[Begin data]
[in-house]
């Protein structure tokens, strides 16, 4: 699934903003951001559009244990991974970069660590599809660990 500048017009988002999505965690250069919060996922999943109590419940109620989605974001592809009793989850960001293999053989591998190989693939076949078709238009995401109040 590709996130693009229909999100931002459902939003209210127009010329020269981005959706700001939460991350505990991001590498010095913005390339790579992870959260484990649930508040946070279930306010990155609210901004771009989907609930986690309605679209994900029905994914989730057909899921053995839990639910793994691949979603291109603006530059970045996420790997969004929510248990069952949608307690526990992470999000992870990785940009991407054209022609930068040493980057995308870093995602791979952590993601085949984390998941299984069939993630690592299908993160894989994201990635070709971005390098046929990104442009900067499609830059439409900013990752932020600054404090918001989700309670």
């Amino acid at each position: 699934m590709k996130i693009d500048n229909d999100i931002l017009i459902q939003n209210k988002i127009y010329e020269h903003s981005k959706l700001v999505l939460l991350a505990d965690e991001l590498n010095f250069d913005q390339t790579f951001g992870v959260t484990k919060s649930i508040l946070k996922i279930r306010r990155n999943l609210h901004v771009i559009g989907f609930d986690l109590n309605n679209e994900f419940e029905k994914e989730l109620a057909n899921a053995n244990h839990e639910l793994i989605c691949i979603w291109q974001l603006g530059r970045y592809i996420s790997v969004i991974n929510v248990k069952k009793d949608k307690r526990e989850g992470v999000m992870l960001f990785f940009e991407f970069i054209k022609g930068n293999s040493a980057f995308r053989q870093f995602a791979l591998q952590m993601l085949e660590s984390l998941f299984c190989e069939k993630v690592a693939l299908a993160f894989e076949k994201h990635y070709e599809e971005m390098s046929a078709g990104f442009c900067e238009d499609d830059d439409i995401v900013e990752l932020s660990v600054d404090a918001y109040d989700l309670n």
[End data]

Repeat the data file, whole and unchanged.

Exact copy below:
[in-house]
């Protein structure tokens, strides 16, 4: 699934903003951001559009244990991974970069660590599809660990 500048017009988002999505965690250069919060996922999943109590419940109620989605974001592809009793989850960001293999053989591998190989693939076949078709238009995401109040 590709996130693009229909999100931002459902939003209210127009010329020269981005959706700001939460991350505990991001590498010095913005390339790579992870959260484990649930508040946070279930306010990155609210901004771009989907609930986690309605679209994900029905994914989730057909899921053995839990639910793994691949979603291109603006530059970045996420790997969004929510248990069952949608307690526990992470999000992870990785940009991407054209022609930068040493980057995308870093995602791979952590993601085949984390998941299984069939993630690592299908993160894989994201990635070709971005390098046929990104442009900067499609830059439409900013990752932020600054404090918001989700309670």
């Amino acid at each position: 699934m590709k996130i693009d500048n229909d999100i931002l017009i459902q939003n209210k988002i127009y010329e020269h903003s981005k959706l700001v999505l939460l991350a505990d965690e991001l590498n010095f250069d913005q390339t790579f951001g992870v959260t484990k919060s649930i508040l946070k996922i279930r306010r990155n999943l609210h901004v771009i559009g989907f609930d986690l109590n309605n679209e994900f419940e029905k994914e989730l109620a057909n899921a053995n244990h839990e639910l793994i989605c691949i979603w291109q974001l603006g530059r970045y592809i996420s790997v969004i991974n929510v248990k069952k009793d949608k307690r526990e989850g992470v999000m992870l960001f990785f940009e991407f970069i054209k022609g930068n293999s040493a980057f995308r053989q870093f995602a791979l591998q952590m993601l085949e660590s984390l998941f299984c190989e069939k993630v690592a693939l299908a993160f894989e076949k994201h990635y070709e599809e971005m390098s046929a078709g990104f442009c900067e238009d499609d830059d439409i995401v900013e990752l932020s660990v600054d404090a918001y109040d989700l309670n």